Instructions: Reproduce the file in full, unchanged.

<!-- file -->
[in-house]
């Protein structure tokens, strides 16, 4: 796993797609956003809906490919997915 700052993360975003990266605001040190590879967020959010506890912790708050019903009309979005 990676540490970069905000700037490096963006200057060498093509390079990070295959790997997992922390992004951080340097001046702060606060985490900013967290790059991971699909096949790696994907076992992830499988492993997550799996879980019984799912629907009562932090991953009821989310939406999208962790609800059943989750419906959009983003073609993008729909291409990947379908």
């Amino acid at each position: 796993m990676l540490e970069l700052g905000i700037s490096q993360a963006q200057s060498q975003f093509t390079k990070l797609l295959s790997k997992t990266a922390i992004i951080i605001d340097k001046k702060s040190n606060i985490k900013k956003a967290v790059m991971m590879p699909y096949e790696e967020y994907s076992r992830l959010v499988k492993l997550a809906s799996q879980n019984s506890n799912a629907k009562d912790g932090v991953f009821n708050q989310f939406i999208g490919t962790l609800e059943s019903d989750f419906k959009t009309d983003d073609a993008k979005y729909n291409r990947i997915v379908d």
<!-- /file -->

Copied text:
[in-house]
């Protein structure tokens, strides 16, 4: 796993797609956003809906490919997915 700052993360975003990266605001040190590879967020959010506890912790708050019903009309979005 990676540490970069905000700037490096963006200057060498093509390079990070295959790997997992922390992004951080340097001046702060606060985490900013967290790059991971699909096949790696994907076992992830499988492993997550799996879980019984799912629907009562932090991953009821989310939406999208962790609800059943989750419906959009983003073609993008729909291409990947379908």
């Amino acid at each position: 796993m990676l540490e970069l700052g905000i700037s490096q993360a963006q200057s060498q975003f093509t390079k990070l797609l295959s790997k997992t990266a922390i992004i951080i605001d340097k001046k702060s040190n606060i985490k900013k956003a967290v790059m991971m590879p699909y096949e790696e967020y994907s076992r992830l959010v499988k492993l997550a809906s799996q879980n019984s506890n799912a629907k009562d912790g932090v991953f009821n708050q989310f939406i999208g490919t962790l609800e059943s019903d989750f419906k959009t009309d983003d073609a993008k979005y729909n291409r990947i997915v379908d």